A native Parisian, Maurice de Vlaminck was born into a musical family, and achieved a high standard in playing the violin and double-bass. He spent his childhood immersing himself with music, in both Paris and Le Vésinet and later in Chatou on the Seine.
When did Maurice de Vlaminck start painting?
In 1892, Vlaminick bought his first racing bicycle, planning to make a living as a professional racing cyclist. However, in 1893 he was suddenly inspired to paint and took drawing lessons from Henri Regal. A year later, the artist married Suzanne Berly and became a racing cyclist to support his family, though his career as a cyclist ended in 1896 after contracting typhoid fever. He began his military service in Brittany in the same year.
The turning point in his life was meeting the young artist André Derain who supported Vlaminck’s creative ambitions. Both painters set up a studio together in 1900 on the Île de Chatou, which was later recognised as the birthplace of the Fauve movement. This was when Vlaminck discovered he could write, and he went to publish a number of novels, several of which were illustrated by Derain.
Who influenced Maurice de Vlaminck?
At a Van Gogh exhibition in 1900, Derain introduced Vlaminck to Henri Matisse, but it was the exuberant paint application and vibrant use of colour displayed in Van Gogh’s paintings that inspired Vlaminck the most. He poured this new inspiration into his work.
Vlaminck did not study art, and he was proud of not having had academic training in the field. Instead, ‘primitive’ artefacts from Africa and elsewhere at the Paris Trocadéro (today part of the Musée de l’Homme) excited him as works of art, an interest he shared with Matisse and Picasso.
What sort of art did Maurice de Vlaminck produce?
Violent and sharp colours reflected the new insecure art, a mirror of modern man’s instability and a desperate search for a novel ideal in painting and life. It was Fauvism (of which Vlaminck was an integral part) that was perhaps one of the most radical and impatient movements to complete the transformation of painting, and to arrive at a simpler and more direct way of expression.
Fauvism, deriving from Fauves, literally translated into ‘wild beasts’, was a modern art movement that emphasised the use of bold colours over realism. Wild brush strokes, raucous and sometimes fantastical hues, and a high degree of abstraction, characterised the style. It is close to Expressionism in nature, and, despite the movement’s brevity, it opened the doors to many of the other influential movements of the 20th century — for example, Cubism.
In addition to painting, Vlaminck produced some fine lithographs, etchings and woodcuts, and authored and illustrated a number of books.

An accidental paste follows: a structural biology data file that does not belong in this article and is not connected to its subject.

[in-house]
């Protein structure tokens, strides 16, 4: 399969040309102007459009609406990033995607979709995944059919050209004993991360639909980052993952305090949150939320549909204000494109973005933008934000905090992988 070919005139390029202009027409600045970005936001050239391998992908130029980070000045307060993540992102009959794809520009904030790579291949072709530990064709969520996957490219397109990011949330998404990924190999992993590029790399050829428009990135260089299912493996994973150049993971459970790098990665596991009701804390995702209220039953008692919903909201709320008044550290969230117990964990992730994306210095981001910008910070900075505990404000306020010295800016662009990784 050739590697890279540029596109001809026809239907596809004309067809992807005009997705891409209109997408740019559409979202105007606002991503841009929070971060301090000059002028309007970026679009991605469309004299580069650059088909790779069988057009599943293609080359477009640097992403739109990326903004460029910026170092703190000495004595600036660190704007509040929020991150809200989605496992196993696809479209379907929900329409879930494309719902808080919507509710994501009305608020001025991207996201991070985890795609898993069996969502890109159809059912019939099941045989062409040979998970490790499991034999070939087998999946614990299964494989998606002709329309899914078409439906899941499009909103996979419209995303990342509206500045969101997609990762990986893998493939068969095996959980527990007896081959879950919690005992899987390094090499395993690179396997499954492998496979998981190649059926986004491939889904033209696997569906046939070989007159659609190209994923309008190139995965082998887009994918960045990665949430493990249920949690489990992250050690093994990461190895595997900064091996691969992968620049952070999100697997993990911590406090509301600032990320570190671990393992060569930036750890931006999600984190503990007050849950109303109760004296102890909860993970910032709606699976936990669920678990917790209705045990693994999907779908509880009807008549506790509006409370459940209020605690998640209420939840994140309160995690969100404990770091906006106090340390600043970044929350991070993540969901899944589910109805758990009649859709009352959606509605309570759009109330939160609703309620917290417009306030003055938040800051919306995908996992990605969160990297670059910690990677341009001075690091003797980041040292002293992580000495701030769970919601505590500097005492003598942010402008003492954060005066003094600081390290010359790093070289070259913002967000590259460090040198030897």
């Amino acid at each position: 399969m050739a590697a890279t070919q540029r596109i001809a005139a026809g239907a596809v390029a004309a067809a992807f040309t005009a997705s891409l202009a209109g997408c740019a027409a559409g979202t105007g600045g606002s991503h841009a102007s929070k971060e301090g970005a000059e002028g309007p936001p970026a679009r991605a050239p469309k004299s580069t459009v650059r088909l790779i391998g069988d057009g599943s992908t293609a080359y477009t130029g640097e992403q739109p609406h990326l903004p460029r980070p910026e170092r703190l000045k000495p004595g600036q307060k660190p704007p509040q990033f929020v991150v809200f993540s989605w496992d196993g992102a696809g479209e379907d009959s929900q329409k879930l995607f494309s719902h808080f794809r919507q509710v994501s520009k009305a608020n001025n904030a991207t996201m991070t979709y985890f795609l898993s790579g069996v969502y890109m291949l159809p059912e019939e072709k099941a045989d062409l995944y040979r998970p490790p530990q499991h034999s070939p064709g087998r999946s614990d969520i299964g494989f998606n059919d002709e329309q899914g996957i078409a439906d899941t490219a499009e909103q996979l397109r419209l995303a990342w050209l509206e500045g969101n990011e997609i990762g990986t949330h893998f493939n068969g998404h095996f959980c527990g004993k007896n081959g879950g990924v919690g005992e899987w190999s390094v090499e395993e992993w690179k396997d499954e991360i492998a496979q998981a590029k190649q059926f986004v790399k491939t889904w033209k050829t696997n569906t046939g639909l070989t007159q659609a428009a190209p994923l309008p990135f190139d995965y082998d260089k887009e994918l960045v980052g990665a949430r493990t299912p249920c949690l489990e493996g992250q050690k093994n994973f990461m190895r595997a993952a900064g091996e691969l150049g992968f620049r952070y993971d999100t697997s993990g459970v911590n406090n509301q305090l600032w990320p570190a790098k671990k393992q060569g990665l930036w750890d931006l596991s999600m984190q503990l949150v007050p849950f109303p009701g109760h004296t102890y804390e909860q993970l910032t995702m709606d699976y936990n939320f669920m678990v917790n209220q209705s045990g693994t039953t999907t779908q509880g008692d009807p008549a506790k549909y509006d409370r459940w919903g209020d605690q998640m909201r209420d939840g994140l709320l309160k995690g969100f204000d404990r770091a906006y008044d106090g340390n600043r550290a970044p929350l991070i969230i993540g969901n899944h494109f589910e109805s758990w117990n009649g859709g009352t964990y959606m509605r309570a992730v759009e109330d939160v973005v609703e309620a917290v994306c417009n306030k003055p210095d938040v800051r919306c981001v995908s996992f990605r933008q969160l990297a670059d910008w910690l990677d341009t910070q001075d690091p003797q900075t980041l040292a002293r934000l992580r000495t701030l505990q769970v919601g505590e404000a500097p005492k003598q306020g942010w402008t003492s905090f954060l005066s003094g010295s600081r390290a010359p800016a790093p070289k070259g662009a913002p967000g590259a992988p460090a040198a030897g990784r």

Where did Maurice de Vlaminck exhibit his art?
In 1904, Vlaminck exhibited his work for the first time at the Galerie Berthe Weill in Paris, followed by an exhibition at the Salon des Indépendants in 1905. In the same year, he was included in the Cage aux Fauves at the notorious Salon d’Automne art exhibition, in the company of Matisse, Derain, Roualt, Manguin and others.
During the Fauve years, Vlaminck stayed mostly in Chatou, exhibiting with the other Fauves. After 1908, he was more and more influenced by Paul Cézanne’s work, harmonising his compositions, simplifying form, and leaning briefly towards Cubism. Acting on a suggestion of the art dealer Ambrose Vollard, Vlaminck made his first trip to London in 1911 to paint along the Thames.
The Second Post-Impressionist Exhibition in London and the Blaue Reiter exhibition in Munich included his work, both taking place in 1912.
Maurice de Vlaminck served in World War I in the French reserves, during which he began writing poetry. After the war ended he settled in Rueil-la-Gadelière with his second wife, Berthe Combes. He travelled extensively in France, even though the majority of his work was painted around Paris.
Increasing interest in his work prompted his art to be displayed at numerous exhibitions, with an exhibit devoted to the Fauves at Druet in 1919 including many of his paintings.
What were Vlaminck’s later works like?
Vlaminck bought a house in Valmondois, and, from 1917, he painted canvases that summarised his whole way of seeing. They show his favourite subjects under a violet light: a road, a few houses, trees tossed in the wind. The same country roads appear repeatedly in his paintings, executed in Île-de-France and later in the Perche region.
He consistently accentuated their lyrical character, loading his skies with the threat of a storm or a tempest. It is in its dramatic representation of nature that Vlaminck’s painting of the period can be characterised as landscape Expressionism, evident also in its equally vehement use of gouache and watercolour.
Vlaminick’s late work is dominated by colourful and brooding still-life images and landscapes. His palette became darker, punctuated by contrasting strokes charged with pure emotions.
He continued to travel with Derain during the later years of his life and published dozens of autobiographical accounts of his experiences with other artists. Maurice de Vlaminck died on the 11th of October 1958, aged 82.
What is Maurice de Vlaminck’s legacy?
The interest in Vlaminck’s work has not diminished to this day, and most leading museums and galleries in the world pride themselves in including his work in their collection, including the Museum of Modern Art in New York and the Tate in London.
His bold paintings are renowned for their striking features, and each of his works are pieces of art history beyond their mesmerising beauty due to the importance of the artist.
If you’re interested in owning a Maurice de Vlaminck painting, Willow Gallery has a few artworks available for sale.